In inorganic chemistry, hydrides can also serve as bridging ligands that link two metal centers in a coordination complex. This function is particularly common in group 13 elements, especially in boranes (boron hydrides) and aluminium complexes, as well as in clustered carboranes.
Protons and acids
Oxidation of hydrogen removes its electron and gives H+, which contains no electrons and a nucleus which is usually composed of one proton. That is why H+
is often called a proton. This species is central to discussion of acids. Under the Brønsted–Lowry acid–base theory, acids are proton donors, while bases are proton acceptors.
A bare proton, H+
, cannot exist in solution or in ionic crystals because of its unstoppable attraction to other atoms or molecules with electrons. Except at the high temperatures associated with plasmas, such protons cannot be removed from the electron clouds of atoms and molecules, and will remain attached to them. However, the term 'proton' is sometimes used loosely and metaphorically to refer to positively charged or cationic hydrogen attached to other species in this fashion, and as such is denoted "H+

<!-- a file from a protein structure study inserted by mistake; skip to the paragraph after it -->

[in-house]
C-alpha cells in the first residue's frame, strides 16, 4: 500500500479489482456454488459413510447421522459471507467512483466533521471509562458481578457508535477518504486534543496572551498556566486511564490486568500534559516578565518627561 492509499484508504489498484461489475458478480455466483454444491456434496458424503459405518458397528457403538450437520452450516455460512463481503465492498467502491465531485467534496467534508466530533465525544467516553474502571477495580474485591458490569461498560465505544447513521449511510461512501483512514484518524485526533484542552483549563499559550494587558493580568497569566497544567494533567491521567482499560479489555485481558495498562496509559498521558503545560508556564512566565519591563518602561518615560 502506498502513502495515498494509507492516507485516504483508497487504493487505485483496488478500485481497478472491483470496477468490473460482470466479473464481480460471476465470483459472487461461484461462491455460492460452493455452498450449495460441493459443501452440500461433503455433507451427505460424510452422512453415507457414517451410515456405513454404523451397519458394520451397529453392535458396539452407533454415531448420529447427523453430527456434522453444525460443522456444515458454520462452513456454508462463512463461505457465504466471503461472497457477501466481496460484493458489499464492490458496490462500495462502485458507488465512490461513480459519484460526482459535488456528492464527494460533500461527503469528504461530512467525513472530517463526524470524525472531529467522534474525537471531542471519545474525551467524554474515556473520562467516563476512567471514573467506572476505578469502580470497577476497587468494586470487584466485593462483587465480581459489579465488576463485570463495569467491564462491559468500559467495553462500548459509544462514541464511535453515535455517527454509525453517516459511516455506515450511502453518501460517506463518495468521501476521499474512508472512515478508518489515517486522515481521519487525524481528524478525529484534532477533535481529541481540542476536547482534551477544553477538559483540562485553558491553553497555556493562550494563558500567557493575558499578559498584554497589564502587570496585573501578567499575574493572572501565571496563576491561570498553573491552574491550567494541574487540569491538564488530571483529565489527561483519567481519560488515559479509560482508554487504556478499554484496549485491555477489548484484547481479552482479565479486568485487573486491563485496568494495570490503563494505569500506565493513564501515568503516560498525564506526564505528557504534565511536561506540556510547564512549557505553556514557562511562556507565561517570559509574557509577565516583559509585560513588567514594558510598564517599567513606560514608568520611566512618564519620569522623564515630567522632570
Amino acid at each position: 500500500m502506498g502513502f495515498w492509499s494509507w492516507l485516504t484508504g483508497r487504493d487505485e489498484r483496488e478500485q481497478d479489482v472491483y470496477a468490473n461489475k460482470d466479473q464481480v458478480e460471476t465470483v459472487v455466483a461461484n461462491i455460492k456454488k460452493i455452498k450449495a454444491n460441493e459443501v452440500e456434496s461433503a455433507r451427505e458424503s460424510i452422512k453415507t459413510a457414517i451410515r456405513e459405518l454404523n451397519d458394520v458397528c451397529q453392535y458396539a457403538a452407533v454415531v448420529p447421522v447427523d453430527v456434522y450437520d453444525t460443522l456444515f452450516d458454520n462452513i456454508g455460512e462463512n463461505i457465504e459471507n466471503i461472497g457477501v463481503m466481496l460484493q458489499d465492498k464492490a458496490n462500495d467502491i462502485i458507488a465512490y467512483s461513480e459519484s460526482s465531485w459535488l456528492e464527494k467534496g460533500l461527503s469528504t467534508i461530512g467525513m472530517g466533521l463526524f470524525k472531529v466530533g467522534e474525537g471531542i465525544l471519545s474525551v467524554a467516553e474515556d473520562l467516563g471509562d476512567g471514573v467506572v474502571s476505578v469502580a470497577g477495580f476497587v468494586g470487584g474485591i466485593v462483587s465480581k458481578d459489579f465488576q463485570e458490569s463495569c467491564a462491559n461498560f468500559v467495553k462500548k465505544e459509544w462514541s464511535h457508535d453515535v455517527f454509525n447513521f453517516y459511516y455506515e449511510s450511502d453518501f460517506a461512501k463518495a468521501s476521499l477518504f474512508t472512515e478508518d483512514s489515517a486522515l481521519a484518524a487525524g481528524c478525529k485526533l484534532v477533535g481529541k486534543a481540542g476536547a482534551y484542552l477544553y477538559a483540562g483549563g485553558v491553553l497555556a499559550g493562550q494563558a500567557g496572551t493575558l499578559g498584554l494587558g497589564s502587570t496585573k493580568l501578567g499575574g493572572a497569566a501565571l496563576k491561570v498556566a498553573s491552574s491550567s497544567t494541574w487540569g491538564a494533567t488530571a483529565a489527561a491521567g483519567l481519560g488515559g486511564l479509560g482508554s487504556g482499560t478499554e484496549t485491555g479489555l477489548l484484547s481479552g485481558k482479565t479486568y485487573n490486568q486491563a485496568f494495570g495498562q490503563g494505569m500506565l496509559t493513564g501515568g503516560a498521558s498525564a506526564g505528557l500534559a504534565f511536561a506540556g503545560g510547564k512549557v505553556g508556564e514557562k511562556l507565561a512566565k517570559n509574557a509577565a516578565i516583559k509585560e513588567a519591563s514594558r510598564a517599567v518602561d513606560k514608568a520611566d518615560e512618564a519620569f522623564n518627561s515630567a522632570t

" without any implication that any single protons exist freely as a species.
To avoid the implication of the naked "solvated proton" in solution, acidic aqueous solutions are sometimes considered to contain a less unlikely fictitious species, termed the "hydronium ion" (H
). However, even in this case, such solvated hydrogen cations are more realistically conceived as being organized into clusters that form species closer to H
4. Other oxonium ions are found when water is in acidic solution with other solvents.
Although exotic on Earth, one of the most common ions in the universe is the H+
3 ion, known as protonated molecular hydrogen or the trihydrogen cation.
NASA has investigated the use of atomic hydrogen as a rocket propellant. It could be stored in liquid helium to prevent it from recombining into molecular hydrogen. When the helium is vaporized, the atomic hydrogen would be released and combine back to molecular hydrogen. The result would be an intensely hot stream of hydrogen and helium gas. The liftoff weight of rockets could be reduced by 50% by this method.
Most interstellar hydrogen is in the form of atomic hydrogen because the atoms can seldom collide and combine. They are the source of the important 21 cm hydrogen line in astronomy at 1420 MHz.
Hydrogen discharge (spectrum) tube
Deuterium discharge (spectrum) tube
Protium, the most common isotope
of hydrogen, has one proton and one electron. Unique among all stable isotopes, it has no neutrons (see diproton
for a discussion of why others do not exist).